I’ve been raving about Lou Anders and Jonathan Strahan‘s Swords & Dark Magic anthology for a while now, and I’m gonna continue to do so, I expect, until the book’s been recieved, read, reviewed and shelved. I mean, seriously, look at this Table of Contents, just revealed by Anders and Strahan:
“Introduction: Check Your Dark Lord at the Door” – Lou Anders & Jonathan Strahan
“Goats of Glory” – Steven Erikson
“Tides Elba: A Tale of the Black Company” – Glen Cook
“Bloodsport” – Gene Wolfe
“The Singing Spear” – James Enge
“A Wizard of Wiscezan” – C.J. Cherryh
“A Rich Full Week” – K. J. Parker
“A Suitable Present for a Sorcerous Puppet” – Garth Nix
“Red Pearls: An Elric Story” – Michael Moorcock
“The Deification of Dal Bamore” – Tim Lebbon
“Dark Times at the Midnight Market” – Robert Silverberg
“The Undefiled” – Greg Keyes
“Hew the Tint Master” – Michael Shea
“In the Stacks” – Scott Lynch
“Two Lions, A Witch, and the War-Robe” – Tanith Lee
“The Sea Troll’s Daughter” – Caitlin R Kiernan
“Thieves of Daring” – Bill Willingham
“The Fool Jobs” – Joe Abercrombie
While there’s always someone else who could be in a book like this, we’re delighted with the quality of the stories we received, grateful to the authors for being involved and to our publisher for supporting the book. It’ll be out next July and is fabulous! Oh, and there’ll be a limited edition done by Subterranean Press too, which should be awesome in its own right.
Seriously, if you’ve ever been curious about the Sword and Sorcery subgenre, this looks like the prefect place to dip your toe in. Oh yeah, and according to Ander’s (via Facebook), the tome clocks in at 155k words (which means ‘pretty bloody long’, for those of you who aren’t sure about word counts). So, June 22, 2010. Mark your calendars.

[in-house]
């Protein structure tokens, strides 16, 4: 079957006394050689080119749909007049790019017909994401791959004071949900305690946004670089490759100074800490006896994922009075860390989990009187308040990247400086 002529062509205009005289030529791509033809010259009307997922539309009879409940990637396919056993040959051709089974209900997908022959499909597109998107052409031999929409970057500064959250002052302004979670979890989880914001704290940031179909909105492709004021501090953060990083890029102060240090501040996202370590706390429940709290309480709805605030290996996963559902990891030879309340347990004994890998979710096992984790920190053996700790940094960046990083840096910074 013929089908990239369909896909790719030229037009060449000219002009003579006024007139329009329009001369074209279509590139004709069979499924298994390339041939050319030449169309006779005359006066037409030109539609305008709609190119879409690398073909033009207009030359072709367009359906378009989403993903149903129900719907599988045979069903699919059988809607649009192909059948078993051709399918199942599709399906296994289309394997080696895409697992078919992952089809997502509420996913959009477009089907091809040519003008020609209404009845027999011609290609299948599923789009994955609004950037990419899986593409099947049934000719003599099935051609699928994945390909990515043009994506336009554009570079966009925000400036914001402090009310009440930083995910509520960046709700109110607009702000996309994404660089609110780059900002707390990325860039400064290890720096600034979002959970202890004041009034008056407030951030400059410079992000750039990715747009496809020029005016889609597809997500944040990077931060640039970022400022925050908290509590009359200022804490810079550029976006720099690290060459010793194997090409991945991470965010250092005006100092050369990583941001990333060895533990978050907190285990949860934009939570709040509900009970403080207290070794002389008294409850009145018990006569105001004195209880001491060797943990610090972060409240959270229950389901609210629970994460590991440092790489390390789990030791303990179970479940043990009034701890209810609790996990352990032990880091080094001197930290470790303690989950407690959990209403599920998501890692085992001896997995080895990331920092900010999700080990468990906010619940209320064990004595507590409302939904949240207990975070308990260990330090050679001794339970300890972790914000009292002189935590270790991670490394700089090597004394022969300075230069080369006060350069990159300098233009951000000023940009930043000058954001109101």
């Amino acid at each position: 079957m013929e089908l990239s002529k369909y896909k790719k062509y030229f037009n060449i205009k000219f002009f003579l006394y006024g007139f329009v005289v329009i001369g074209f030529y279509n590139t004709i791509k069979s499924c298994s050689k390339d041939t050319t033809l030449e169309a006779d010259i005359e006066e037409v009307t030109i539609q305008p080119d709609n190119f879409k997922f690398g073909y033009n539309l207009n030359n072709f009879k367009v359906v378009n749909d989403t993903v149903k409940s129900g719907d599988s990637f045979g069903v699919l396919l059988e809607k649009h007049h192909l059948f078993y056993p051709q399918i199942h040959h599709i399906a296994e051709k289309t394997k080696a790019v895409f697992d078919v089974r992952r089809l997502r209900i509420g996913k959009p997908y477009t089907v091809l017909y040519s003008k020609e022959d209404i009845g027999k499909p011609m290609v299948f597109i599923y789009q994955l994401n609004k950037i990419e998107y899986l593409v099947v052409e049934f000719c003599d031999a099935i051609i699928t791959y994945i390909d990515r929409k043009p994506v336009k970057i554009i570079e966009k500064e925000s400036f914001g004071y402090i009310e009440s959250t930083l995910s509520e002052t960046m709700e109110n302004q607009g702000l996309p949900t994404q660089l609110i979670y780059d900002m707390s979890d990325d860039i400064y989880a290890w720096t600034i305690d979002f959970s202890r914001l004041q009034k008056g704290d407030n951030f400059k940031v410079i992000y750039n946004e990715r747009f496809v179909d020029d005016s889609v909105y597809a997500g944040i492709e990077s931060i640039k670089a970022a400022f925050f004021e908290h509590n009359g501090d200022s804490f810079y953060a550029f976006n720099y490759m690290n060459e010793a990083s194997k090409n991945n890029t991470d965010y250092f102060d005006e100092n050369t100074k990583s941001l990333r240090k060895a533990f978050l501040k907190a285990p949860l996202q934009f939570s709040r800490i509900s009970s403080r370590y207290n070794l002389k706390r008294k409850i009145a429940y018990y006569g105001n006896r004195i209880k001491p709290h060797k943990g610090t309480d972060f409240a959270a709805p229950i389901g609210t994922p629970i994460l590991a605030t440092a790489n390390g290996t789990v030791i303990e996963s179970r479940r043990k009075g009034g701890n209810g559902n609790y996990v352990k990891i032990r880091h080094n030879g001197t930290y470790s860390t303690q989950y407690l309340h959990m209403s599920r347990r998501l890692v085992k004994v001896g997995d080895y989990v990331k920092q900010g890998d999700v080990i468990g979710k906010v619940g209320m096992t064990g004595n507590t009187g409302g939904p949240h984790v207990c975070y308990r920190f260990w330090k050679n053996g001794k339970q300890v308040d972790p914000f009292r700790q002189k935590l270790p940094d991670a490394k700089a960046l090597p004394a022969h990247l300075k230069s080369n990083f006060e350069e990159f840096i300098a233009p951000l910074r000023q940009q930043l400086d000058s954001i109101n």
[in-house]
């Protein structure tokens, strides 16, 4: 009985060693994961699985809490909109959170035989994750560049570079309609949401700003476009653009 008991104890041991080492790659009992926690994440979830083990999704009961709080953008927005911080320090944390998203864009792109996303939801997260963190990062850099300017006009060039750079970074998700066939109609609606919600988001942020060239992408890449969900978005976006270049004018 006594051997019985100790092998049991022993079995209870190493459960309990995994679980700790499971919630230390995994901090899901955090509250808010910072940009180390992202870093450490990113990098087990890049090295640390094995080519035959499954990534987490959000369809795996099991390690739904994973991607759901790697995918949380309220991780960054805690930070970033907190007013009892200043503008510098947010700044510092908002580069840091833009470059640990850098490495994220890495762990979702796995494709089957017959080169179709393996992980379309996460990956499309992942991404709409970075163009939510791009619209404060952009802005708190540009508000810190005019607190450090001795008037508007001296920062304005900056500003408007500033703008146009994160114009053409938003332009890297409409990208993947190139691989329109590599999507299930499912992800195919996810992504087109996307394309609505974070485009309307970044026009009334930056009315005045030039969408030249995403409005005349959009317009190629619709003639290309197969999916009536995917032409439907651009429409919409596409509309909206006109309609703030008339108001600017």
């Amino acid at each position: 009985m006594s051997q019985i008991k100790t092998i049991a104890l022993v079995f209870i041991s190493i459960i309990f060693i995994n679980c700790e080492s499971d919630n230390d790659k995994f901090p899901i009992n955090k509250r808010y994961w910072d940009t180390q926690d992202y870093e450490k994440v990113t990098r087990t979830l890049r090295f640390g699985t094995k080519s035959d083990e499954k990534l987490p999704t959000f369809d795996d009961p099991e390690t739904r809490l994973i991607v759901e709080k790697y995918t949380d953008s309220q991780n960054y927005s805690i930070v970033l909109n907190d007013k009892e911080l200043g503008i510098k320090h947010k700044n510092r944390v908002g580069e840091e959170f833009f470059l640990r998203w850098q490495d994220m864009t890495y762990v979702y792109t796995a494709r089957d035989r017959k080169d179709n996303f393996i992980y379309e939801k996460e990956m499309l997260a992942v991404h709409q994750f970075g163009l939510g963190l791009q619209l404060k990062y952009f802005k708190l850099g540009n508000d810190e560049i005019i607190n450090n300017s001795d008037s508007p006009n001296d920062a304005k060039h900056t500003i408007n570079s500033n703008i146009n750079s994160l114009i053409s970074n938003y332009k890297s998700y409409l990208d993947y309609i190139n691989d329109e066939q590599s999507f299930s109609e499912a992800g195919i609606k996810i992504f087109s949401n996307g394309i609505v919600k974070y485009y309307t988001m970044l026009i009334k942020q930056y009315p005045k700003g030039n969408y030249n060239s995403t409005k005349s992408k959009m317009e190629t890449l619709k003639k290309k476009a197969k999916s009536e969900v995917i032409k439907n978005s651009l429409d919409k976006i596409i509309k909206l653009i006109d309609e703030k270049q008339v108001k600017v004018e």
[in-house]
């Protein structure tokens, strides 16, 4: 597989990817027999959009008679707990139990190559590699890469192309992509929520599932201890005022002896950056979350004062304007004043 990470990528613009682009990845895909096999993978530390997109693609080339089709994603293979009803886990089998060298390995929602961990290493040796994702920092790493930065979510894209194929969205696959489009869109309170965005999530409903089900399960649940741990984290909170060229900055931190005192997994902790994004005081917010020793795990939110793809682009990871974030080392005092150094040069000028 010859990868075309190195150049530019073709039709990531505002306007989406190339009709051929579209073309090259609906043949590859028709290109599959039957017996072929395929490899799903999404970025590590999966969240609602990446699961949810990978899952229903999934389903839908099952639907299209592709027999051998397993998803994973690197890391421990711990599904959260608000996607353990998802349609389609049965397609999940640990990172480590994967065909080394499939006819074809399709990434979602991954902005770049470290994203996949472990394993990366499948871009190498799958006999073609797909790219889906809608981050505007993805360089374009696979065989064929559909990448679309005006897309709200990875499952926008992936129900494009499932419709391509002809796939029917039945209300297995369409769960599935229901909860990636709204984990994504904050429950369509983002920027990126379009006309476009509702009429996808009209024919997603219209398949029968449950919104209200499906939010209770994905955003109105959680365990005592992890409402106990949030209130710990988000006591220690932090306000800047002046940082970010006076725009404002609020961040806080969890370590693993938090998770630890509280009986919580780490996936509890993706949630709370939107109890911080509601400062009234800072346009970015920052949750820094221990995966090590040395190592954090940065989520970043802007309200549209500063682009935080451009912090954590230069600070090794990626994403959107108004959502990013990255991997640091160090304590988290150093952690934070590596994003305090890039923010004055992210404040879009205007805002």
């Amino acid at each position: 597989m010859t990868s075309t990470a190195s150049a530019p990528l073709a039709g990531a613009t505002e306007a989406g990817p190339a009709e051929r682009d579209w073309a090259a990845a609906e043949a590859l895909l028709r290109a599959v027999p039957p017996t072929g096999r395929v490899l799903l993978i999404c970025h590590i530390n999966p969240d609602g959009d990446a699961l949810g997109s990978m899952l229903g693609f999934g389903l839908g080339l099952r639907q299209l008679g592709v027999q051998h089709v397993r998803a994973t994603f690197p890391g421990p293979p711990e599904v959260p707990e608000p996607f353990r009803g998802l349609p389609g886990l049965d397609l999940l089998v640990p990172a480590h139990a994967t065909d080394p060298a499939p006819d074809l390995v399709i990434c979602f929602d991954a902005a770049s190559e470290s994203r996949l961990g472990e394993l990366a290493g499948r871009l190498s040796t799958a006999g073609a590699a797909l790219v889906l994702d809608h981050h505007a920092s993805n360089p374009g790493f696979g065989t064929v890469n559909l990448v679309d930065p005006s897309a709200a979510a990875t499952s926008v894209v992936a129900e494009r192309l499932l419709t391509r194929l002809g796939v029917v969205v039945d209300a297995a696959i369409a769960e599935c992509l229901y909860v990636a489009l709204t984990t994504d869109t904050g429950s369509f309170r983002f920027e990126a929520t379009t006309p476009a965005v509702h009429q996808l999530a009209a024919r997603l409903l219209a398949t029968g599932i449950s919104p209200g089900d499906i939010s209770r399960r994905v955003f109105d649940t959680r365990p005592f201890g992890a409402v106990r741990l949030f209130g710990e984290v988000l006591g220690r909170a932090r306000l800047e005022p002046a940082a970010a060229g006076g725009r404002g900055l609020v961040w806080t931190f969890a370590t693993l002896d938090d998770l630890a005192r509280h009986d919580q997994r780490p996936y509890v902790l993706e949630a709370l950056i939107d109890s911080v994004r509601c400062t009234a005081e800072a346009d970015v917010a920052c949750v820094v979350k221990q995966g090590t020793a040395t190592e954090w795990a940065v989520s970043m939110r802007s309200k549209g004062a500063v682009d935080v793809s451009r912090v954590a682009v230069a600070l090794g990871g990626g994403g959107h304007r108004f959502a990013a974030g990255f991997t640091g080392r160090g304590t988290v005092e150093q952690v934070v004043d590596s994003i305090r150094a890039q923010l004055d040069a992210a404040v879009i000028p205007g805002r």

Well, it’s done. All the major roles in the HBO adaptation of George R.R. Martin’s A Game of Thrones have been cast. Thanks to The Live Feed, we’ve got a handy look at portraits of the cast members, including ros, a character created specifically for the show. (Why they have to create new characters, when the series has dozens already is not something I going to waste brain cells trying to figure out, alas.)
Not included in that handy cast list is the newly cast Jason Momoa, who’s set to play Drogo.
My reaction? Squeee!
And the synopsis from risingshadow.net:
After centuries of calm, the Nameless One is stirring.
An army is gathering; thousands of giants, ogres, and other creatures joining forces from all across the Desolate Lands. In the Crayfish Dukedom they are forging weapons night and day. By the next spring, or perhaps sooner, the Nameless One and his forces will be at the walls of the great city of Avendoom. Unless Harold, master thief, can find some way to stop them.
Harold will be accompanied on his quest by an Elfin princess, Miralissa; ten of the Wild Hearts, the most experienced and dangerous fighters in their world; and the king’s court jester. These companions will form a bond of friendship and honor that must carry them over a series of frightful obstacles before they can reach their goal: Hrad Spein, the mysterious Palaces of the Bones. Only there will they find the key to undoing the ancient curse that hangs over their world and ridding the land of the Nameless One forever.
Reminiscent of Michael Moorcock’s Elric series, Shadow Prowler is the first work by the bestselling new generation fantasy author Alexey Pehov to be translated into English.
The work was translated from Russian by Andrew Bromfield, best known as the translator of the highly successful Night Watch series.
Sounds traditional, if that’s your thing. I’m always curious about novels that are deemed good enough (and successful enough) to warrant translation and overseas release. I also appreciate a foreign look at the genre, in the hopes that a new light can be shone on old tropes. In any case, I’ll be keeping my eye on this one over the coming months. It is set to be released by Tor Books on February 16, 2010.